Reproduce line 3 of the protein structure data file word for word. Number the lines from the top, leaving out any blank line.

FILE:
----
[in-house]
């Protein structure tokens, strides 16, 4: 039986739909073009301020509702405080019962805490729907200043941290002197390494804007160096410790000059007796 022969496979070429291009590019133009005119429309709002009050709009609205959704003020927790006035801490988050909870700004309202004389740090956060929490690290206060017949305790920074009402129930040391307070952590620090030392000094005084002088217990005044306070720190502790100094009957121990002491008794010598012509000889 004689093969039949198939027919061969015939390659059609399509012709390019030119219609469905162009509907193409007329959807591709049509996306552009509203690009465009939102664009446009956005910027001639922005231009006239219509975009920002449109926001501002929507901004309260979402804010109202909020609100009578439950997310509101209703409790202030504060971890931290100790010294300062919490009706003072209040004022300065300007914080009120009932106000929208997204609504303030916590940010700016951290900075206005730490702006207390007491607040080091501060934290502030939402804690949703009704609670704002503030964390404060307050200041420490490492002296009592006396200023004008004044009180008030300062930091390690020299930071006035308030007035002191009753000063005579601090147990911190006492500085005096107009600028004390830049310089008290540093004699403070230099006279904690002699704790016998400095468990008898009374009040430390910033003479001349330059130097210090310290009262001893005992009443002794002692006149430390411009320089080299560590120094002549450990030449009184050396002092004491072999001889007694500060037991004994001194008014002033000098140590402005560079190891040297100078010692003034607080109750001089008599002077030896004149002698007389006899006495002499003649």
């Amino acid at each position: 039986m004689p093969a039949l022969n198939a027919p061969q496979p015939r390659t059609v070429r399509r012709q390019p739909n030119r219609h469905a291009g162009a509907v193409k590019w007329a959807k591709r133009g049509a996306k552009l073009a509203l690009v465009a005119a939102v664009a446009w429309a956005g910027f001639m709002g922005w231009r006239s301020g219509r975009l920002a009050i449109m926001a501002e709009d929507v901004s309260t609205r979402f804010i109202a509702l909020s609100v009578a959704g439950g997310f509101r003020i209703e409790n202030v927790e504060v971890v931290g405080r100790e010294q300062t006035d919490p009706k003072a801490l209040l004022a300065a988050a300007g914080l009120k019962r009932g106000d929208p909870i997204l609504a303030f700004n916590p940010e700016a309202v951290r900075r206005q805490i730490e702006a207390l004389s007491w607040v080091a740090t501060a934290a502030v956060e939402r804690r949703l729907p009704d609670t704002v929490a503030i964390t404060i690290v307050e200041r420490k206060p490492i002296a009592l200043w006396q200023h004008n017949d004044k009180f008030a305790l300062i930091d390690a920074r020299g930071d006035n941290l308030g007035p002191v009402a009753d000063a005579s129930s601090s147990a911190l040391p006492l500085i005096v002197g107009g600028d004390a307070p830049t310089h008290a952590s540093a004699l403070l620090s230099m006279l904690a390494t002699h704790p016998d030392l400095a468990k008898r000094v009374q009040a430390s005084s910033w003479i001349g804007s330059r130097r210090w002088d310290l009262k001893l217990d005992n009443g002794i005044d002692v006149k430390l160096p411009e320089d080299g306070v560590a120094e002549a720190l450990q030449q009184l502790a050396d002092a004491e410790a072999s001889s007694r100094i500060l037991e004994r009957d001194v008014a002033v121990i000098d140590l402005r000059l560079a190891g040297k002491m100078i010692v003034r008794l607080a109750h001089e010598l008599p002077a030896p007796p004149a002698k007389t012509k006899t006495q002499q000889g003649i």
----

């Amino acid at each position: 039986m004689p093969a039949l022969n198939a027919p061969q496979p015939r390659t059609v070429r399509r012709q390019p739909n030119r219609h469905a291009g162009a509907v193409k590019w007329a959807k591709r133009g049509a996306k552009l073009a509203l690009v465009a005119a939102v664009a446009w429309a956005g910027f001639m709002g922005w231009r006239s301020g219509r975009l920002a009050i449109m926001a501002e709009d929507v901004s309260t609205r979402f804010i109202a509702l909020s609100v009578a959704g439950g997310f509101r003020i209703e409790n202030v927790e504060v971890v931290g405080r100790e010294q300062t006035d919490p009706k003072a801490l209040l004022a300065a988050a300007g914080l009120k019962r009932g106000d929208p909870i997204l609504a303030f700004n916590p940010e700016a309202v951290r900075r206005q805490i730490e702006a207390l004389s007491w607040v080091a740090t501060a934290a502030v956060e939402r804690r949703l729907p009704d609670t704002v929490a503030i964390t404060i690290v307050e200041r420490k206060p490492i002296a009592l200043w006396q200023h004008n017949d004044k009180f008030a305790l300062i930091d390690a920074r020299g930071d006035n941290l308030g007035p002191v009402a009753d000063a005579s129930s601090s147990a911190l040391p006492l500085i005096v002197g107009g600028d004390a307070p830049t310089h008290a952590s540093a004699l403070l620090s230099m006279l904690a390494t002699h704790p016998d030392l400095a468990k008898r000094v009374q009040a430390s005084s910033w003479i001349g804007s330059r130097r210090w002088d310290l009262k001893l217990d005992n009443g002794i005044d002692v006149k430390l160096p411009e320089d080299g306070v560590a120094e002549a720190l450990q030449q009184l502790a050396d002092a004491e410790a072999s001889s007694r100094i500060l037991e004994r009957d001194v008014a002033v121990i000098d140590l402005r000059l560079a190891g040297k002491m100078i010692v003034r008794l607080a109750h001089e010598l008599p002077a030896p007796p004149a002698k007389t012509k006899t006495q002499q000889g003649i």